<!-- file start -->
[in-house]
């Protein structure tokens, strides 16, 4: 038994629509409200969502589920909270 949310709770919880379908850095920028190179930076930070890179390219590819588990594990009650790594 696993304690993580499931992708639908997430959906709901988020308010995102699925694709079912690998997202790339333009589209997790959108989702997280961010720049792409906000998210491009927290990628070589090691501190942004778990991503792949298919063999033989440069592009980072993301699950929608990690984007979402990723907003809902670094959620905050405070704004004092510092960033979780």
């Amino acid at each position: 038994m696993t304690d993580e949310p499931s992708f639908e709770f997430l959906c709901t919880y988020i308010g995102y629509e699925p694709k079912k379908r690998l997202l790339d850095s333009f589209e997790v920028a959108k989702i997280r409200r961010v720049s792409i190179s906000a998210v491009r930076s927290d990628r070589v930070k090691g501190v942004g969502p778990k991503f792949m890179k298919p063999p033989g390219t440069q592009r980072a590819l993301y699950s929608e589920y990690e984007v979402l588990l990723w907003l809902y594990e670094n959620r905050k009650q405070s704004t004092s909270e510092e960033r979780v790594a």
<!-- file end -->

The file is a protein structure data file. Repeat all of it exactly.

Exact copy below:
[in-house]
């Protein structure tokens, strides 16, 4: 038994629509409200969502589920909270 949310709770919880379908850095920028190179930076930070890179390219590819588990594990009650790594 696993304690993580499931992708639908997430959906709901988020308010995102699925694709079912690998997202790339333009589209997790959108989702997280961010720049792409906000998210491009927290990628070589090691501190942004778990991503792949298919063999033989440069592009980072993301699950929608990690984007979402990723907003809902670094959620905050405070704004004092510092960033979780």
């Amino acid at each position: 038994m696993t304690d993580e949310p499931s992708f639908e709770f997430l959906c709901t919880y988020i308010g995102y629509e699925p694709k079912k379908r690998l997202l790339d850095s333009f589209e997790v920028a959108k989702i997280r409200r961010v720049s792409i190179s906000a998210v491009r930076s927290d990628r070589v930070k090691g501190v942004g969502p778990k991503f792949m890179k298919p063999p033989g390219t440069q592009r980072a590819l993301y699950s929608e589920y990690e984007v979402l588990l990723w907003l809902y594990e670094n959620r905050k009650q405070s704004t004092s909270e510092e960033r979780v790594a």